The teaching of spine surgery to trainees is difficult because of the high complexity nature of spine surgery as well as the high risk of injury to the thecal sac and neural elements. Accordingly, the management of intra-operative complications, such as incidental durotomy repair, are infrequently managed by trainees. This dural repair model simulates the hands-on skill of repairing dura and has objective metrics that can be used to compare intra- and inter-participant performance. We feel that this model, which costs approximately $50 to build, can be of great value to orthopaedic and neurological surgery residents and fellows.


No funding was received. The authors have no relevant conflicts of interest to disclose.


  1. West JL, Arnel M, Palma AE, et al. Incidental durotomy in the pediatric spine population. J Neurosurg Pediatr. 2018;22:591–594. Epub ahead of print 2018. DOI: 10.3171/2018.5.PEDS17690.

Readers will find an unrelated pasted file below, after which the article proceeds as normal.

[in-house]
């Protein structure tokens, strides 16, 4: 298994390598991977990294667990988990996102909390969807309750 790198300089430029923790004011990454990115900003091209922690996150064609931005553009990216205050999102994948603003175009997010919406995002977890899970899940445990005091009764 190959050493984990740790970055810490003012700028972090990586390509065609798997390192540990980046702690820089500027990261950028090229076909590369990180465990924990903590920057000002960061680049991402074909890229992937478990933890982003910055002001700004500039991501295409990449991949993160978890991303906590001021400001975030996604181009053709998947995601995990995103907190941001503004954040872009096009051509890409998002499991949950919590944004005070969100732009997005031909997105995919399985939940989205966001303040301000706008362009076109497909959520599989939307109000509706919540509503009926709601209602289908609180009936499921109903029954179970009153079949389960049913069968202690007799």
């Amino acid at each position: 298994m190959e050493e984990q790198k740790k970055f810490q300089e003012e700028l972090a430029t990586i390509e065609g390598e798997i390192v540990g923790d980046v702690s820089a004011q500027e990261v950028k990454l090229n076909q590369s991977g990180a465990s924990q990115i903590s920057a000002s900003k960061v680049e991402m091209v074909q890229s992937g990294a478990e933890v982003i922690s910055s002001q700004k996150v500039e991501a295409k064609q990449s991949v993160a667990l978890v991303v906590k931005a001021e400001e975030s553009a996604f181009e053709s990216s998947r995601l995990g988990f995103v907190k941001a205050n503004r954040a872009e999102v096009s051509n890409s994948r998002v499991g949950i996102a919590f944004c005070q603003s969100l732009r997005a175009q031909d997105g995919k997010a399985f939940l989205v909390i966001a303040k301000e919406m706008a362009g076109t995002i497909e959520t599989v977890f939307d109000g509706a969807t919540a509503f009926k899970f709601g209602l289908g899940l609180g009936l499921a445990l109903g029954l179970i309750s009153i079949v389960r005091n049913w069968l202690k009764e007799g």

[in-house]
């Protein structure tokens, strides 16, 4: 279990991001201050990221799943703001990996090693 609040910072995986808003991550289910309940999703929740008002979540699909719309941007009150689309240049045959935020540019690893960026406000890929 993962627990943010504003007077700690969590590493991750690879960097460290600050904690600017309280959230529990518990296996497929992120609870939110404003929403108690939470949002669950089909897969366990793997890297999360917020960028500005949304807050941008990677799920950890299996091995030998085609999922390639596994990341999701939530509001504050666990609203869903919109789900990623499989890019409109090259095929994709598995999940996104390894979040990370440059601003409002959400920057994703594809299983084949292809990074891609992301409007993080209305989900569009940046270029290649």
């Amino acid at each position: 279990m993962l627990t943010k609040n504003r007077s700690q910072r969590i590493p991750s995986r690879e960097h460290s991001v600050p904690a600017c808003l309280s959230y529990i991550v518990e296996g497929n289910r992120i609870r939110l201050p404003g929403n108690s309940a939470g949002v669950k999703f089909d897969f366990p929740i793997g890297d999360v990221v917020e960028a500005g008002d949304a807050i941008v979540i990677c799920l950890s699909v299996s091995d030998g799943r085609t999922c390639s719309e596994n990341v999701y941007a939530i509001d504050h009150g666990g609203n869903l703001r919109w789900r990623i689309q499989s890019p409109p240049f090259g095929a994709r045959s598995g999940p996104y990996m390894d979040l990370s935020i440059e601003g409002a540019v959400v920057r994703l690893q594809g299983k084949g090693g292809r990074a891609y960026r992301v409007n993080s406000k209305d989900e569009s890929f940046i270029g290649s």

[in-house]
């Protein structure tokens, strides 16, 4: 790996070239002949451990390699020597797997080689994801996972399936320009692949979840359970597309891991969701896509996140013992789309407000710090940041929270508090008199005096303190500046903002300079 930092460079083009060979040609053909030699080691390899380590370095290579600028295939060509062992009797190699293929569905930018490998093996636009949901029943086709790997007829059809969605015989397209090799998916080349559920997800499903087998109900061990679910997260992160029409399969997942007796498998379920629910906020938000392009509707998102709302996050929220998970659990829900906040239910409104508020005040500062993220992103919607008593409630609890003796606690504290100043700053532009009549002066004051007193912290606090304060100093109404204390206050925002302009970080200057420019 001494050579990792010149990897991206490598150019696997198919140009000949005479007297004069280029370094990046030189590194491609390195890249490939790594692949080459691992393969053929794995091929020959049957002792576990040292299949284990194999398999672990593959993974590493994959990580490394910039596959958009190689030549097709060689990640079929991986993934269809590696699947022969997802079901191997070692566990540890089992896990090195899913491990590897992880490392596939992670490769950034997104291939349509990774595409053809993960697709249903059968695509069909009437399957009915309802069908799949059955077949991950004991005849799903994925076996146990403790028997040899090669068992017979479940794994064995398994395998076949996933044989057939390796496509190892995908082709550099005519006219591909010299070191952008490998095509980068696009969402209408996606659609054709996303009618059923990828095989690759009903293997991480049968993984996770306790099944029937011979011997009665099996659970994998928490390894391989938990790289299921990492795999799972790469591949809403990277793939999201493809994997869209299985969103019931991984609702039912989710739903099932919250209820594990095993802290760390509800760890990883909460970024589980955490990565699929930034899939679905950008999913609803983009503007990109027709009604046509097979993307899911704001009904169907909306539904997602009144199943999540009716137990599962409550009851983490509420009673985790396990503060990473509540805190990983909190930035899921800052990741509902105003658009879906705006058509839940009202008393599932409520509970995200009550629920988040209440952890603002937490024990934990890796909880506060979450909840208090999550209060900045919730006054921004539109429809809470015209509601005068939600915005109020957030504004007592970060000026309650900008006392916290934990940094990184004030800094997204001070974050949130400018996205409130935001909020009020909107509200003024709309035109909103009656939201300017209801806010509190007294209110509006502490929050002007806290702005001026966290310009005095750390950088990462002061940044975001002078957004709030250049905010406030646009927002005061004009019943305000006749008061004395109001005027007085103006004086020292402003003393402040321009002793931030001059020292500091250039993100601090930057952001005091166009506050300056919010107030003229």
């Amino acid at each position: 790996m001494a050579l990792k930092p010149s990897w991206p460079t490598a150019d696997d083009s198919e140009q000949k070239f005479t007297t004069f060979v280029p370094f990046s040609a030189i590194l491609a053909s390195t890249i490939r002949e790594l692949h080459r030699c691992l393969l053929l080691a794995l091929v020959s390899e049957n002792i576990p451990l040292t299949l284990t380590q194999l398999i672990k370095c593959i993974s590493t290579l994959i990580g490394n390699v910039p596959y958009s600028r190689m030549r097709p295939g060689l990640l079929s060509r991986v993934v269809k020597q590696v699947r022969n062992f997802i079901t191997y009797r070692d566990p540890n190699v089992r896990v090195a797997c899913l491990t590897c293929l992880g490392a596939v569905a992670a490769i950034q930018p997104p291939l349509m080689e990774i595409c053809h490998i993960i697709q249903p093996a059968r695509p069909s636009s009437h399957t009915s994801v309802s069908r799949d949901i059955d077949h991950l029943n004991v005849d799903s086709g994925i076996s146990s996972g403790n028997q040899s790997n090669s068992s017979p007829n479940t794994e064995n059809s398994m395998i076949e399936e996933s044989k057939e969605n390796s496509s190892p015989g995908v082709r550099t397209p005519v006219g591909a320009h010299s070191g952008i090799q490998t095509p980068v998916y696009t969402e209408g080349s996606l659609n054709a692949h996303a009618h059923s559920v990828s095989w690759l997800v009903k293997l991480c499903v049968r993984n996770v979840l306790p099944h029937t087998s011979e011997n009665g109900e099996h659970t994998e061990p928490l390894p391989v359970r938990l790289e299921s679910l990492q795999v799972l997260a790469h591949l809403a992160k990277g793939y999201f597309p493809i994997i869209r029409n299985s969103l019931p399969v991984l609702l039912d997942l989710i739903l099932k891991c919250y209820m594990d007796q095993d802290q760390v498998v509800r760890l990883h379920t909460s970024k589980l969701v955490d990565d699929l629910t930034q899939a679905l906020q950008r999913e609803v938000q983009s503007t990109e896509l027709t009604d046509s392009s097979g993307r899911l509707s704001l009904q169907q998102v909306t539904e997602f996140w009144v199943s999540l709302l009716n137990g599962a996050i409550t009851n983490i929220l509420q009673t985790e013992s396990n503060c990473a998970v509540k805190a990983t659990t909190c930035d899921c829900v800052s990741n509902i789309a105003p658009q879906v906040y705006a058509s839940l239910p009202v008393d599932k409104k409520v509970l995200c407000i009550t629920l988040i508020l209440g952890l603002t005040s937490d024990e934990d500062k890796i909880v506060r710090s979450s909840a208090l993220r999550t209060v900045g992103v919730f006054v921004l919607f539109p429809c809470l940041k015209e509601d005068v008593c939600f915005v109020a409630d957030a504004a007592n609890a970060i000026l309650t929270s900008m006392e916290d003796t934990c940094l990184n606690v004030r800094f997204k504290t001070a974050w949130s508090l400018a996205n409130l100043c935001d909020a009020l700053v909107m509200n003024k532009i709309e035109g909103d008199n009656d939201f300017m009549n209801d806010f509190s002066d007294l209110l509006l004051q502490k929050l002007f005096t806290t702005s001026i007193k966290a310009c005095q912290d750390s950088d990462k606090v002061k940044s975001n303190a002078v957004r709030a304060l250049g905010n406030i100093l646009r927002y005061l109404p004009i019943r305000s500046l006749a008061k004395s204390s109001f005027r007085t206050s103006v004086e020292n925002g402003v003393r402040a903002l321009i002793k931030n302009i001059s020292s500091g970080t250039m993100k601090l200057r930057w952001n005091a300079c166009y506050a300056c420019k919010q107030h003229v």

2. Lee NJ, Fields MW, Boddapati V, et al. The risks, reasons, and costs for 30- and 90-day readmissions after fusion surgery for adolescent idiopathic scoliosis. J Neurosurg Spine. 2020;1–9. Epub ahead of print 2021. DOI: 10.3171/2020.6.SPINE20197.
  3. Selden NR, Origitano TC, Hadjipanayis C, et al. Model-based simulation for early neurosurgical learners. Neurosurgery. 2013;73:15–24. Epub ahead of print 2013. DOI: 10.1227/NEU.0000000000000058.


Appendix 1. Dural Repair Simulation Model Scoring Rubric

Dural Repair Simulation Model Scoring
Attempt #1
Completion time (s)
Drip rate after completion (drops/min)
Subjective appearance (graded 1-3)
Attempt #2
Completion time (s)
Drip rate after completion (drops/min)